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Working Together (2 Photos)

  • Ron Ford of Chicago, Ill. breaks off a piece of an intruding stone to make way for the next granite stair step while building a river access with the Vermont Youth Conservation Corps under the Route 107 Bridge in Bethel, Vt., on June 3, 2014. The crew estimates that it will take them a week to place the roughly 20 granite steps donated by Rock of Ages into the bank. (Valley News - James M. Patterson)

    Ron Ford of Chicago, Ill. breaks off a piece of an intruding stone to make way for the next granite stair step while building a river access with the Vermont Youth Conservation Corps under the Route 107 Bridge in Bethel, Vt., on June 3, 2014. The crew estimates that it will take them a week to place the roughly 20 granite steps donated by Rock of Ages into the bank. (Valley News - James M. Patterson) Purchase photo reprints »

  • Chelsea Jandreau, of Potsdam, N.Y., foreground left, Daniel Williams, of Eugene, Ore., foreground right, work a block of granite down the bank of the White River under tension from Ron Ford, of Chicago, Ill., back right, and supervision of Nate Kopp, of Alden, N.Y., back left, on June 3, 2014. (Valley News - James M. Patterson)

    Chelsea Jandreau, of Potsdam, N.Y., foreground left, Daniel Williams, of Eugene, Ore., foreground right, work a block of granite down the bank of the White River under tension from Ron Ford, of Chicago, Ill., back right, and supervision of Nate Kopp, of Alden, N.Y., back left, on June 3, 2014. (Valley News - James M. Patterson) Purchase photo reprints »

  • Ron Ford of Chicago, Ill. breaks off a piece of an intruding stone to make way for the next granite stair step while building a river access with the Vermont Youth Conservation Corps under the Route 107 Bridge in Bethel, Vt., on June 3, 2014. The crew estimates that it will take them a week to place the roughly 20 granite steps donated by Rock of Ages into the bank. (Valley News - James M. Patterson)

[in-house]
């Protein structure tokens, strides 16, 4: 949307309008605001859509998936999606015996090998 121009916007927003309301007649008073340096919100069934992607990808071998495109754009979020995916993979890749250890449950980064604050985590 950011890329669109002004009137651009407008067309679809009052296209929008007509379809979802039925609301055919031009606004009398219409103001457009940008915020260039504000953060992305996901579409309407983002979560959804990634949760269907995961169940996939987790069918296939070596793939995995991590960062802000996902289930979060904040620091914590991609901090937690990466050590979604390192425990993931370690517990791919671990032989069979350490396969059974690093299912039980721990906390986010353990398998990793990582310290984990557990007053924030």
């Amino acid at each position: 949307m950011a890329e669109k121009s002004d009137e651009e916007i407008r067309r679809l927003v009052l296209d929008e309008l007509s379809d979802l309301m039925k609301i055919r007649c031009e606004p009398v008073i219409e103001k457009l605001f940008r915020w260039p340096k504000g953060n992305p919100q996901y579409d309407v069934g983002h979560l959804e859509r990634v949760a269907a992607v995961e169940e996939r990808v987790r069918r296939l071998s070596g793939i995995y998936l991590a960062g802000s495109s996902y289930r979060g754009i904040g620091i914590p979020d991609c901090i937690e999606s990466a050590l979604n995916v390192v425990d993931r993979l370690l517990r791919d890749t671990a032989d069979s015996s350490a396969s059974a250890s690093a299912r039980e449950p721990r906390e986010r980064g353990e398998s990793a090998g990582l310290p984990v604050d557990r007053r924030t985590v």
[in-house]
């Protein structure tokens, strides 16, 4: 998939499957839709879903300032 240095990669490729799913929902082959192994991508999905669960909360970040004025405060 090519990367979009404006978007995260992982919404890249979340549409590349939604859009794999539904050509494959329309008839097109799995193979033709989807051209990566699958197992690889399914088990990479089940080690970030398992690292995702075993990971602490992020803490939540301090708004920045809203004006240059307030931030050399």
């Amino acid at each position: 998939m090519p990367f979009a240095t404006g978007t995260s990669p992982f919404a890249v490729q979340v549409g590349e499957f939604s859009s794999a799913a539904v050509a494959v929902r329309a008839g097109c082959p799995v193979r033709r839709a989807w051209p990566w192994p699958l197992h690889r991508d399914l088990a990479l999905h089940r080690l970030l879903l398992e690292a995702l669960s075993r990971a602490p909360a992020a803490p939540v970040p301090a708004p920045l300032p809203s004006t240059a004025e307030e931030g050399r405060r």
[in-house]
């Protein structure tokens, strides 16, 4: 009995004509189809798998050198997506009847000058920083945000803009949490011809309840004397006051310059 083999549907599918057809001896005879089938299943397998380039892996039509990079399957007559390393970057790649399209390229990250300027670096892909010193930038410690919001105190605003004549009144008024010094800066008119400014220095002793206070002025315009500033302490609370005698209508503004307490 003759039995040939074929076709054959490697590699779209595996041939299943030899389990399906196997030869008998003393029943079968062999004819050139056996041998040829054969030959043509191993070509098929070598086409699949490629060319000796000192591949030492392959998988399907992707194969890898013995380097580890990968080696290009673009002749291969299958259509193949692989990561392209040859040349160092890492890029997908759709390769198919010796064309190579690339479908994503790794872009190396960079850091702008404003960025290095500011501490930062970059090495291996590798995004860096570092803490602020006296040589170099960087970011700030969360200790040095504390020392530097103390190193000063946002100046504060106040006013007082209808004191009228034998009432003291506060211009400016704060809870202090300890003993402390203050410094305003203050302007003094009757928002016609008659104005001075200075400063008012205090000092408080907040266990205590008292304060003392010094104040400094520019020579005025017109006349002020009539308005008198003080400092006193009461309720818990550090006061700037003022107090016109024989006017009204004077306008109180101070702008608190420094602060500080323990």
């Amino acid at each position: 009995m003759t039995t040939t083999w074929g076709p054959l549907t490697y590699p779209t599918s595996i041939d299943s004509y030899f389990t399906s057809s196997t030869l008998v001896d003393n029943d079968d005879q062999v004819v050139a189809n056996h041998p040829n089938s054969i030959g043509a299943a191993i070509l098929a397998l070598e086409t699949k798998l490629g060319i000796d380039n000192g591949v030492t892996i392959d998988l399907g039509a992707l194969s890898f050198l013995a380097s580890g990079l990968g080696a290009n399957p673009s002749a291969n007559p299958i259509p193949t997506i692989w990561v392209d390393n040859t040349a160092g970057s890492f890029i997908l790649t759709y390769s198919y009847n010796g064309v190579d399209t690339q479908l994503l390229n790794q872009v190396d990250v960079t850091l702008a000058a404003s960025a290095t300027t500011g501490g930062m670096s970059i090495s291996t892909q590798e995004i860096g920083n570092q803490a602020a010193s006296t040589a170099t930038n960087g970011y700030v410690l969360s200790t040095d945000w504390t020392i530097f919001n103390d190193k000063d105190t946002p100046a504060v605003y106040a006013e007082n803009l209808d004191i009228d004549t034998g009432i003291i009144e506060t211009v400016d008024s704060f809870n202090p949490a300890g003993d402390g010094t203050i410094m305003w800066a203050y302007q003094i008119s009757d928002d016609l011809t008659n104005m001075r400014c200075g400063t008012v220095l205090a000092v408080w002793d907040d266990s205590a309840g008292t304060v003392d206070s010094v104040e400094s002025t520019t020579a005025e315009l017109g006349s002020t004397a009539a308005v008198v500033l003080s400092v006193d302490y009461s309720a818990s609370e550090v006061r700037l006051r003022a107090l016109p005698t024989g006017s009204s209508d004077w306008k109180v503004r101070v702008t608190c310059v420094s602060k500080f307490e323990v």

• Chelsea Jandreau, of Potsdam, N.Y., foreground left, Daniel Williams, of Eugene, Ore., foreground right, work a block of granite down the bank of the White River under tension from Ron Ford, of Chicago, Ill., back right, and supervision of Nate Kopp, of Alden, N.Y., back left, on June 3, 2014. (Valley News - James M. Patterson)

Ohio’s Cuyahoga River valley, which is full of parks, buildings and infrastructure built by the Civilian Conservation Corps in the 1930s, is a short drive from my childhood home. The idea of men working together in a time of economic crisis to help future generations enjoy the natural beauty of the valley captivates me more each time I have a chance to return to the stone and wooden structures built by CCC members.

A more contemporary link to the CCC exists in the Vermont Youth Conservation Corps, which I have encountered several times while working for the Valley News. Its members live simply, camping throughout the state in small groups for months out of the year. They use the simplest of tools to clear trails and move impossibly heavy stones while building infrastructure that will serve the state for generations.

Posted to the Valley Visual blog Thursday at 3:45 p.m. Follow the Valley News on Twitter @VNewsUV.

Related

Heavy Steps

Thursday, June 5, 2014

From left, Daniel Williams, Deborah Anderson and Nate Kopp of the Vermont Youth Conservation Corps move a block of granite while constructing a staircase on the banks of the White River in Bethel. It will provide access to a boat launch area under the new Route 107 bridge, which replaced one damaged during Tropical Storm Irene.Valley News — James M. …